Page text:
484 F.2d 349 (1st Cir. 1973), 73-1195, Polaroid Corp. v. Schuster's Exp., Inc.
|Citation:||484 F.2d 349|
|Party Name:||POLAROID CORPORATION, Plaintiff-Appellee, v. SCHUSTER'S EXPRESS, INC., Defendant-Appellant.|
|Case Date:||September 17, 1973|
|Court:||United States Courts of Appeals, Court of Appeals for the First Circuit|
Submitted on briefs Aug. 2, 1973.
Charles E. Holly and Weston, Patrick, Willard & Redding, Boston, Mass., on brief for appellant.
Edwin R. Trafton, and Robert T. Oken, Boston, Mass., on brief for appellee.
Before COFFIN, Chief Judge, McENTEE and CAMPBELL, Circuit Judges.
Polaroid Corporation has brought this action against Schuster's Express, Inc., a common carrier, under the provisions of the Interstate Commerce Act, 49 U.S.C. § 20(11) 1 claiming damages arising from the hijacking of a shipment of photographic equipment entrusted to the defendant at Needham Heights, Massachusetts, on October 6, 1969, for delivery to a Polaroid warehouse at Paramus, New Jersey on October 7, 1969. Defendant appeals the granting of summary judgment on the issue of damages and the trial court's finding that Polaroid Corporation was entitled to its dealer price, rather than merely its cost of manufacturing the lost equipment. For the reasons stated below, we affirm.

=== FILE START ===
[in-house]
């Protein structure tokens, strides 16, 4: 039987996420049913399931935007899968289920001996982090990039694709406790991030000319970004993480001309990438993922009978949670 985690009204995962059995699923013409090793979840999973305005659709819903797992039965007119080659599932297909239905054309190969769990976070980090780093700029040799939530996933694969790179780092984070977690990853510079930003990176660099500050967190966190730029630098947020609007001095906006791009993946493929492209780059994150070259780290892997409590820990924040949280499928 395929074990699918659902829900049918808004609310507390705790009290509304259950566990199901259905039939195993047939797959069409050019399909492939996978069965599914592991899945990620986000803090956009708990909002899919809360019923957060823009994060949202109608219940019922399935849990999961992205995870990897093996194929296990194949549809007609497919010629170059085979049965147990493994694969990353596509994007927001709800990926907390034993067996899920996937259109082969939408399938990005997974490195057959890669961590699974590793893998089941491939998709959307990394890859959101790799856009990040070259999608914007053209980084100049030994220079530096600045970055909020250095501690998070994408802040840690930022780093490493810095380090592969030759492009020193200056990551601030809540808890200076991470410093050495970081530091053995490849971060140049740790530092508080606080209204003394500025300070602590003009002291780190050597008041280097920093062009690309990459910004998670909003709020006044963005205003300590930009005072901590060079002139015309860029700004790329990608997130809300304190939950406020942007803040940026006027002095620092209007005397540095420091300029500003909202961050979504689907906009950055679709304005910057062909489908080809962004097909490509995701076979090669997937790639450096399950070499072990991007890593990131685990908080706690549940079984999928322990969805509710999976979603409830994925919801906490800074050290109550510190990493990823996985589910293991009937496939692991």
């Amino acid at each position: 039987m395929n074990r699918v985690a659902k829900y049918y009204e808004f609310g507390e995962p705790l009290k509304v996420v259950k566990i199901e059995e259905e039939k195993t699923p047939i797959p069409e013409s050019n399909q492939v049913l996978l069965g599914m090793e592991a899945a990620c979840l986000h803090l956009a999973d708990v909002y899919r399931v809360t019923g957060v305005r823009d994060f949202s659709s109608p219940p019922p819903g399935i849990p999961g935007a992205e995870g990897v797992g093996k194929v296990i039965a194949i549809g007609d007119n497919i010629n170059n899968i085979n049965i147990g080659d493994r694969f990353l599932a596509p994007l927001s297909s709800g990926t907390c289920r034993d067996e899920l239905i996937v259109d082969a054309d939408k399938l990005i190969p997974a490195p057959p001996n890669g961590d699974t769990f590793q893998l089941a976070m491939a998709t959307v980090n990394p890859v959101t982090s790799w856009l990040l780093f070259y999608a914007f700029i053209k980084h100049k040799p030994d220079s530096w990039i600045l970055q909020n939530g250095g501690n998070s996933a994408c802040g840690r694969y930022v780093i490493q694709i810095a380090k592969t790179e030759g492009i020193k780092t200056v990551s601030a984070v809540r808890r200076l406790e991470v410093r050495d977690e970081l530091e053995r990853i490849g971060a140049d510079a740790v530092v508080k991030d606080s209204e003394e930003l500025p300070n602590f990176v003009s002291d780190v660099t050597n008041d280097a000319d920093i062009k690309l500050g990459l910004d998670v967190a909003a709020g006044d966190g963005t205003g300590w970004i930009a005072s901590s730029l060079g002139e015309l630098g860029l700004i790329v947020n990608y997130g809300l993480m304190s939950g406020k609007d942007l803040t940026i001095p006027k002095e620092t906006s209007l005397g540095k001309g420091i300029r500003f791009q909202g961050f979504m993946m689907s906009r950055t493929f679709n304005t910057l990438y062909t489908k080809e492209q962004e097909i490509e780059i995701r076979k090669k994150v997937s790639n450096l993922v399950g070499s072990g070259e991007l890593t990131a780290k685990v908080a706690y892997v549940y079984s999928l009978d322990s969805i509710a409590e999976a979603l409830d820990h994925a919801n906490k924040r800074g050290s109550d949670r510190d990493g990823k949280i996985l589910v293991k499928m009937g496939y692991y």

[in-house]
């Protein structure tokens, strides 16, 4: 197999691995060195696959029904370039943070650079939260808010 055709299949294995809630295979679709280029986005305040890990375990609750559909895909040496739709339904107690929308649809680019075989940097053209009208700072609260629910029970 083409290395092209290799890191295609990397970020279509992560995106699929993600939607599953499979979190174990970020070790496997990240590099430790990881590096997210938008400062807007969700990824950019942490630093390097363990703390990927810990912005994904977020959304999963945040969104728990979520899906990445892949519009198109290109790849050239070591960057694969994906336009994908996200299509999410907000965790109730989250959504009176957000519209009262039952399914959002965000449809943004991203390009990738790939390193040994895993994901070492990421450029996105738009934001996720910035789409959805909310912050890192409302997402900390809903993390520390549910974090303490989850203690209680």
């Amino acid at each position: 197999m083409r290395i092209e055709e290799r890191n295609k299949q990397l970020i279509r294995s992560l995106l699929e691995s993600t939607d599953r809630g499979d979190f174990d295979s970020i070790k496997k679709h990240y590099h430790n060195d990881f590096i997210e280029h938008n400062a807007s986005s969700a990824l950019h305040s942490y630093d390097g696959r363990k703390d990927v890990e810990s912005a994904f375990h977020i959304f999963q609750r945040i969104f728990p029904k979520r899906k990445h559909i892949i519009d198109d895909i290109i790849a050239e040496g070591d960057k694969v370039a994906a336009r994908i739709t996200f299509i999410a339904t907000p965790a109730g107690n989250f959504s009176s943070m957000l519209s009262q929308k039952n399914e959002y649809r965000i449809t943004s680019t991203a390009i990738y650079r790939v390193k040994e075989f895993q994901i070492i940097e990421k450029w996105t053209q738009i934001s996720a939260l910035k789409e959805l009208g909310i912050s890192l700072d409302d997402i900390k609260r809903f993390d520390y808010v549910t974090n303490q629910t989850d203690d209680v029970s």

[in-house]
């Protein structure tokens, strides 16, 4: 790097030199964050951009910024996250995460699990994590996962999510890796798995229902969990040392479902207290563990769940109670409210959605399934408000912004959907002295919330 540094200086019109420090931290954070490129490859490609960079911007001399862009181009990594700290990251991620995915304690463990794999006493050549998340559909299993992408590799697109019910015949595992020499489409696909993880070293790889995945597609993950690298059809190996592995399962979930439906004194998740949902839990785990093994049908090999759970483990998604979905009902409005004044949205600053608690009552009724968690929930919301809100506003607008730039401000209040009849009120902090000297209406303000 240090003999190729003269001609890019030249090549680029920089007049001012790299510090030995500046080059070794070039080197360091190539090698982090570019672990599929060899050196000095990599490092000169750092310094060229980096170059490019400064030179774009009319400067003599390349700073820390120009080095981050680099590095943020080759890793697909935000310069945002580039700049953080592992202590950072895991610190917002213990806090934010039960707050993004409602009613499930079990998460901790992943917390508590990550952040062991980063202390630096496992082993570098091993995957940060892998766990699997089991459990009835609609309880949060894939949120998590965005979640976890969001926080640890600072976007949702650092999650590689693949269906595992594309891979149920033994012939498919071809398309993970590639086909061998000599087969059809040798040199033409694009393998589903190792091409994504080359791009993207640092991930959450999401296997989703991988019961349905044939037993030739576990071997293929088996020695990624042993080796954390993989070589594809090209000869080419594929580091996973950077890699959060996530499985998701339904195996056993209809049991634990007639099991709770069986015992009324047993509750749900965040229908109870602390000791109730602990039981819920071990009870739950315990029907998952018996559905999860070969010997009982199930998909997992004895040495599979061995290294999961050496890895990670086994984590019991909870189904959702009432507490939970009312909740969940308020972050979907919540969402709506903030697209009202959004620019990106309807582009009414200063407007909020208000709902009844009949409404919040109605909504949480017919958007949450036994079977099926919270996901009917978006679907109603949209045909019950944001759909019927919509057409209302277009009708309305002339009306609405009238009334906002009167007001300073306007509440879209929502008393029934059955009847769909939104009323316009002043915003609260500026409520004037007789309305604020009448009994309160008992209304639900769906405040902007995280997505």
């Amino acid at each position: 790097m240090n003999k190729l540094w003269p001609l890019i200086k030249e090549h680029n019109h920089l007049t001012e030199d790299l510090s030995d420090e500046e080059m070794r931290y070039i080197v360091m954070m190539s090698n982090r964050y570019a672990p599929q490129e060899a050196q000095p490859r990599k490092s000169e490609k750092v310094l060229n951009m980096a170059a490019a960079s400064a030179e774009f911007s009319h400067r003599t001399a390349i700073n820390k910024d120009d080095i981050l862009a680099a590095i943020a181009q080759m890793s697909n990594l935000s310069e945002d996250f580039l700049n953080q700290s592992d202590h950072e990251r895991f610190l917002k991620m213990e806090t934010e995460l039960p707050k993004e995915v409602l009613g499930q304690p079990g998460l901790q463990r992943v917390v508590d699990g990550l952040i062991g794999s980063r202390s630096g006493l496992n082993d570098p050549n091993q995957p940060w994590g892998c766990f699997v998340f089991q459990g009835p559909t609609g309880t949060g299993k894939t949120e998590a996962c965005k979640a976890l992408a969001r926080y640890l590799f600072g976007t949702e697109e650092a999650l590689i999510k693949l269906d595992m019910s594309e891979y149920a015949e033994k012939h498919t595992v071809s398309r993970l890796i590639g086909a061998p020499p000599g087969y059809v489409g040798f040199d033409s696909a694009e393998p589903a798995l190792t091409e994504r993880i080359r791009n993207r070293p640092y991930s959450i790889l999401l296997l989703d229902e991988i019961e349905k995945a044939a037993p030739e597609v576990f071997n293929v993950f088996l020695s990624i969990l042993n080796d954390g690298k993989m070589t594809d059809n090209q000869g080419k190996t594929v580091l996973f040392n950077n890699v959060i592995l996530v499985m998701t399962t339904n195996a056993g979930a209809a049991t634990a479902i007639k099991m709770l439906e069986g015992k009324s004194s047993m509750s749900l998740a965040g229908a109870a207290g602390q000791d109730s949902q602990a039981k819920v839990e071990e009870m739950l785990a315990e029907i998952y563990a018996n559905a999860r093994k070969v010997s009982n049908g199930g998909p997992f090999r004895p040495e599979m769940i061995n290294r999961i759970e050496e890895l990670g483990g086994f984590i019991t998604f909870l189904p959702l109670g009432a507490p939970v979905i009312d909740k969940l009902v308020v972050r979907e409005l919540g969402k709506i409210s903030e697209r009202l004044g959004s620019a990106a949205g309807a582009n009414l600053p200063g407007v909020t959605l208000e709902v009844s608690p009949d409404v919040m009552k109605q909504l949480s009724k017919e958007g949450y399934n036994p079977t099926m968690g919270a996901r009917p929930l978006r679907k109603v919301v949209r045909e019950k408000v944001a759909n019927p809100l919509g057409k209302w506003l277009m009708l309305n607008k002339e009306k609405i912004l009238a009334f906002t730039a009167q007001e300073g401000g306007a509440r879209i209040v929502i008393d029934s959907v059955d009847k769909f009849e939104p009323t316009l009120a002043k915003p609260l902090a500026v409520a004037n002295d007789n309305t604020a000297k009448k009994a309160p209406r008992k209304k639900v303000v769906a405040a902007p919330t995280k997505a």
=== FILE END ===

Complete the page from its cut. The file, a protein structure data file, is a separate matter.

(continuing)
Consideration of the summary judgment issue requires a somewhat detailed description of the controversy's procedural development. Plaintiff filed a claim for damages, totaling $134,490.95; this figure represents the dealer price, in case quantity, uniformly charged to all dealers purchasing from Polaroid. Following the defendant's response to plaintiff's request for admissions, plaintiff moved for summary judgment on the question of liability, pursuant to F. R.Civ.P. 56, and requested the court to ascertain what material facts on the damage issue were controverted and to order a hearing for assessment of damages. The court, faced with the defendant's admitted liability for "full actual cost", found the only disputed issue to be the measure of damages.
Plaintiff supported its claim for $134,490.95 by seven evidentiary affidavits, sworn to by its Group Controller for Operations. They itemized the dealer price value of each item for the month in which the goods were hijacked and divided the total price into cost and profit components. Defendant's reply brief contended that plaintiff was not entitled to the dealer price and questioned the accuracy of the cost component figure. It did not claim that the dealer prices were inaccurate nor that they did not represent the market value of the hijacked goods at...
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